Surprisingly, the police and the Centre are asking the Supreme Court to guide it what police must do to prevent the farmers’ plan to organize the tractor’s rally on Republic day. It is a tricky question because whatever is the answer from SC to this question, it amounts to prior sanction for use of authority.
SC said that it was not for the Court to decide who will be allowed to enter Delhi or not, and the number of people to be allowed as that was a matter of law and order, and for the police to decide. This was stated by CJI SA Bobde while hearing a plea of Delhi police seeking to prohibit protesting farmers from holding a proposed tractor/trolley/vehicle march or any other kind of protest, which allegedly might disrupt Republic Day celebrations.
Though petition was filed by Delhi police, the Attorney General appeared and said that the situation at hand was extraordinary. The CJI retorted, “Why do you want us to tell (you) what powers you have? Does the Union of India need the Supreme Court to tell (them) what powers it has under the Police Act.” Does this mean a permission to use whatever powers the police has? The powers cannot be used simply because the authorities have the powers. The situation, circumstances, and context would decide what to do. As per law, it is not the police but the Executive Magistrate has to decide exercising his personal discretion depending on the situation.
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The Delhi Police in its plea referred the possibility of protest rally from farmers to enter Delhi on Republic day, which might disturb the official programs.
Earlier, the apex court stayed the implementation of the three farm laws until further orders and constituted a four members Committee for the purpose of listening to the grievances of the farmers about the farm laws as well as the views of the Government and to make recommendations thereafter.
On January 11 it made a sincere effort to intervene to end the stalemate between the Centre and the agitating farmers, but it could not make any progress. On day one, the observations of the CJI generated hopes but there was no positive response from the Centre to take it further to resolve the issue. Next day it was a disappointment. Chief Justice of India Mr Justice Sharad A Bobde questionedthe complete failure of the Executive. It is not ready to understand the unconstitutionality of the laws and the need for protection to 80 percent of the farmers from the contractors and corporators.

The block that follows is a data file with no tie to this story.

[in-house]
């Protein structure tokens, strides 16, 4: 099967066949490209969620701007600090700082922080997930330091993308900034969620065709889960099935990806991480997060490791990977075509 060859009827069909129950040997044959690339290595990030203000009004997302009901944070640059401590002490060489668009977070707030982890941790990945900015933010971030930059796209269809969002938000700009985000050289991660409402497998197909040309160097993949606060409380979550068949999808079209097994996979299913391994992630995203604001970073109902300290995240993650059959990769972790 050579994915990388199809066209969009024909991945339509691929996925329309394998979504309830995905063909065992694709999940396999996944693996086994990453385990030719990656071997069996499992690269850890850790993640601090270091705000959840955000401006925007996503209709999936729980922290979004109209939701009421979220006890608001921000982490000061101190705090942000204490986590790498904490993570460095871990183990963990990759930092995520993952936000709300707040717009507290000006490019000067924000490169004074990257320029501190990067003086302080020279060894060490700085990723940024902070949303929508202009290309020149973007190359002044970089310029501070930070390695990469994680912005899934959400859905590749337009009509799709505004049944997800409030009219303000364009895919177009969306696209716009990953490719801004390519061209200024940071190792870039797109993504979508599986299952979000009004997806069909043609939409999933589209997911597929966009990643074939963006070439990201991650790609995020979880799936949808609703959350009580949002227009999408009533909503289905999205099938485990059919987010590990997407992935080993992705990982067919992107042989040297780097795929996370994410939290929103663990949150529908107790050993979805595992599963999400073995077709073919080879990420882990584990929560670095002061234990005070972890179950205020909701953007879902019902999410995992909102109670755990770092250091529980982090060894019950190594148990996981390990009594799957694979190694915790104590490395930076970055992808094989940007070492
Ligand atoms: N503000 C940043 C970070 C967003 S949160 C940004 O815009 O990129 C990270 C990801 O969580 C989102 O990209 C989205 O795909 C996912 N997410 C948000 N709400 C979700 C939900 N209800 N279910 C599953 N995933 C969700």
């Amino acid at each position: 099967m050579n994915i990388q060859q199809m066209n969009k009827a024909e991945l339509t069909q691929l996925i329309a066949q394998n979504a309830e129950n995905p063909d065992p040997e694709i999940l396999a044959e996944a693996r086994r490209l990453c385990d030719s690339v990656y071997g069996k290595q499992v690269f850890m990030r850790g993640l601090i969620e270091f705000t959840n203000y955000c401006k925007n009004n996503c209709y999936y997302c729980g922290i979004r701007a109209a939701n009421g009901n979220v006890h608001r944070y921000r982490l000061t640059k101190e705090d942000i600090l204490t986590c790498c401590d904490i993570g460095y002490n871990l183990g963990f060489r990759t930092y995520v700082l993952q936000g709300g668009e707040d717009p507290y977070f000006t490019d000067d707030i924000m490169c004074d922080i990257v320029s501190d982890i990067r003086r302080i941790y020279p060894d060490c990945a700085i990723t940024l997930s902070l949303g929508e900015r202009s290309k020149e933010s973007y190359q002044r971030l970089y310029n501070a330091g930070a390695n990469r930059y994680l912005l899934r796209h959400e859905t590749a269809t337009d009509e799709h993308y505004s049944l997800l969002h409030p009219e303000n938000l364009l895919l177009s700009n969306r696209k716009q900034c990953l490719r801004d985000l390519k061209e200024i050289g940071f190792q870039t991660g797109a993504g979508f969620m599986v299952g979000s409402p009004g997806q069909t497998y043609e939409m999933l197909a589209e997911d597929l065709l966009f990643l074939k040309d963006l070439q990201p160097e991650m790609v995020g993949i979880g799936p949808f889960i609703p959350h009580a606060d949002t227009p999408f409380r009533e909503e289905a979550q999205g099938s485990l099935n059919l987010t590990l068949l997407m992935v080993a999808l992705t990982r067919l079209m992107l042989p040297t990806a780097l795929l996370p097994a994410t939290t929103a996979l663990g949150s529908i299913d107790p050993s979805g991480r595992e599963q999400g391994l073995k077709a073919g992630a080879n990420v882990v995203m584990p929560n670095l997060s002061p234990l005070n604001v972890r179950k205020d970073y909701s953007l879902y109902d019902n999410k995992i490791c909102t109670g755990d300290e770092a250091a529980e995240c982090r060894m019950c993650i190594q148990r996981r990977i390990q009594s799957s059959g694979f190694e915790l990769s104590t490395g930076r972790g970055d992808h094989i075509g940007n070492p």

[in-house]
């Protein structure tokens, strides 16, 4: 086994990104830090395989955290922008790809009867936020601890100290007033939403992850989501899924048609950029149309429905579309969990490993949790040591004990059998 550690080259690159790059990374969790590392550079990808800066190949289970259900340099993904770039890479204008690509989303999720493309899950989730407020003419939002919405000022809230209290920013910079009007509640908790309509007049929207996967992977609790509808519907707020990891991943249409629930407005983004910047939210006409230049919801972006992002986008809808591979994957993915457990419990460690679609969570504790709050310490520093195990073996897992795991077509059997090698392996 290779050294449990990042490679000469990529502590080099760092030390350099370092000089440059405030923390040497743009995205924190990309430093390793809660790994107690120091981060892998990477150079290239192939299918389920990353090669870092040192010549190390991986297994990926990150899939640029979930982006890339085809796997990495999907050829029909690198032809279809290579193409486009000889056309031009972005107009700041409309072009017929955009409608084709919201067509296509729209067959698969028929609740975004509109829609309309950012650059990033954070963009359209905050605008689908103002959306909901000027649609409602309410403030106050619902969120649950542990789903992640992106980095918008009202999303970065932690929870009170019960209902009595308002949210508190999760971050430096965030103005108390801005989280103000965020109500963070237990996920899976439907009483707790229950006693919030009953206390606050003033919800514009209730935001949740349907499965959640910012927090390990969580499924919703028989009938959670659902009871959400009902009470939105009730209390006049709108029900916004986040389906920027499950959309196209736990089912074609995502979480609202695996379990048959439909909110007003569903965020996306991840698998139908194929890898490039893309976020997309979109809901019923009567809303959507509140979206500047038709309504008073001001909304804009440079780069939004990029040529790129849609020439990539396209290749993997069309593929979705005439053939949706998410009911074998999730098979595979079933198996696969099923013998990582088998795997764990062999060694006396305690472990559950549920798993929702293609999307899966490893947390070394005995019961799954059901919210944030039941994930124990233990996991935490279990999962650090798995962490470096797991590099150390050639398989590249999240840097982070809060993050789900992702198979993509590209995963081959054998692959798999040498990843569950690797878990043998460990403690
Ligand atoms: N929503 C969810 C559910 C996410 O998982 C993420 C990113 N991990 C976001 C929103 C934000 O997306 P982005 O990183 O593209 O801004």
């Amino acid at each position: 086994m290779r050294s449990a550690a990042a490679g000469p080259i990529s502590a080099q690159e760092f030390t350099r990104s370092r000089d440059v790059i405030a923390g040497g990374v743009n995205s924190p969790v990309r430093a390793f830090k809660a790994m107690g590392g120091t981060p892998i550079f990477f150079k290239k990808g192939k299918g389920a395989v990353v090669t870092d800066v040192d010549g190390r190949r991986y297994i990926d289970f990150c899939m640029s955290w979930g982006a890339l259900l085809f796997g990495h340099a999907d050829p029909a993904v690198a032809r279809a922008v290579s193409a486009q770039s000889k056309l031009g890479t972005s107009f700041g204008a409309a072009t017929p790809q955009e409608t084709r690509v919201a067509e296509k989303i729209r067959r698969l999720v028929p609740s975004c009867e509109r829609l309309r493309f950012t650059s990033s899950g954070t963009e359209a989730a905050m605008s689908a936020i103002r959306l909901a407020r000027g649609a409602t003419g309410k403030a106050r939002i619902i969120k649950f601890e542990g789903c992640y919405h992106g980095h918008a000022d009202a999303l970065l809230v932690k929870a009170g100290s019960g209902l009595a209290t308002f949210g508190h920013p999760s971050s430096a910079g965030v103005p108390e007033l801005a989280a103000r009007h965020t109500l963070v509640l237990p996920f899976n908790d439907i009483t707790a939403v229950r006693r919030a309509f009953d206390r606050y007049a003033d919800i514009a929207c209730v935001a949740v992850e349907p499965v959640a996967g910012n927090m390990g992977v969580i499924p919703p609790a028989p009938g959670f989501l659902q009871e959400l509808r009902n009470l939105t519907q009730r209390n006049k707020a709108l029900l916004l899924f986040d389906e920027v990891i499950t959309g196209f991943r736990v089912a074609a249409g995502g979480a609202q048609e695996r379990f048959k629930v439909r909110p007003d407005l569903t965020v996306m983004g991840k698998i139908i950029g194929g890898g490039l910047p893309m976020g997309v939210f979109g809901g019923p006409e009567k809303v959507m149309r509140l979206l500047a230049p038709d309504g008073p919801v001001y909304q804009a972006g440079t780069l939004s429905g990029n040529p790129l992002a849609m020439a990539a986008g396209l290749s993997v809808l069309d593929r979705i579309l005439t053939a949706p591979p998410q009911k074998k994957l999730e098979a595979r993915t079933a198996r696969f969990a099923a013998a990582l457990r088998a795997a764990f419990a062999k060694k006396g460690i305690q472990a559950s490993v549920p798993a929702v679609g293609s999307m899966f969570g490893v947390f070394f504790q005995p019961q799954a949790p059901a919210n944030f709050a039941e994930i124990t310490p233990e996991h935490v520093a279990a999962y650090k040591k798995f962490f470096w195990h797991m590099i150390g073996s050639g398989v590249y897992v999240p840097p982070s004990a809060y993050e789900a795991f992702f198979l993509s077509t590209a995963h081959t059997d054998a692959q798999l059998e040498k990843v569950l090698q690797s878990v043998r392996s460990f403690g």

It’s proposal to form an independent panel chaired by a former CJI to ‘amicably resolve’ stand-off did not take off. It was supposed to be the chaired by former CJI, whose name was not decided. The committee could not start because there was no head, and the members chosen by CJI were not neutral.
CJI’s serious observation
A three-judge Bench led by CJI Sharad A. Bobde made serious observations while underlining its “disappointment” at the way the NDA Government was dealing with the farmers’ protest. Chief Justice asked Attorney General K.K. Venugopal and Solicitor General Tushar Mehta, who were appearing for the Centre, “We don’t want to make any stray observations against you… But we are extremely disappointed in the way you are handling this situation. You made a law without enough consultation, resulting in a strike. Many States are up in rebellion against you… The whole thing has been going on for months… You say you are negotiating, talking… What negotiating? What talking? What is going on?”
Attorney General was objecting to the intention of the SC to give an interim order against the implementation of the three laws, calling it as a “drastic decision”.
He said that ‘none of the farm leaders, during the discussions, had shown a single provision in the laws which was unconstitutional”. The CJI replied: “Mr. Attorney, sorry to say, we may be taking a decision because you, the Union of India, did not take responsibility. You were not able to solve the problem… You should have been able to solve the strike, but you did not.” The AG suggested the Court not to “hurry” to pass the order of stay, Chief Justice Bobde said, “Mr. Attorney, we are giving a very long rope to you. Don’t give us a lecture on patience…”
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Women up in protest
During the hearing, Chief Justice Bobde appealed to senior citizens, women and children at the protests to return home. “Tell them the Chief Justice of India wants them to go home… Whether you have faith in us or not, we are the Supreme Court of India and we will do our job,” he said. This comment sparked off protests from women organizations who criticised it as a patriarchal and unwarranted.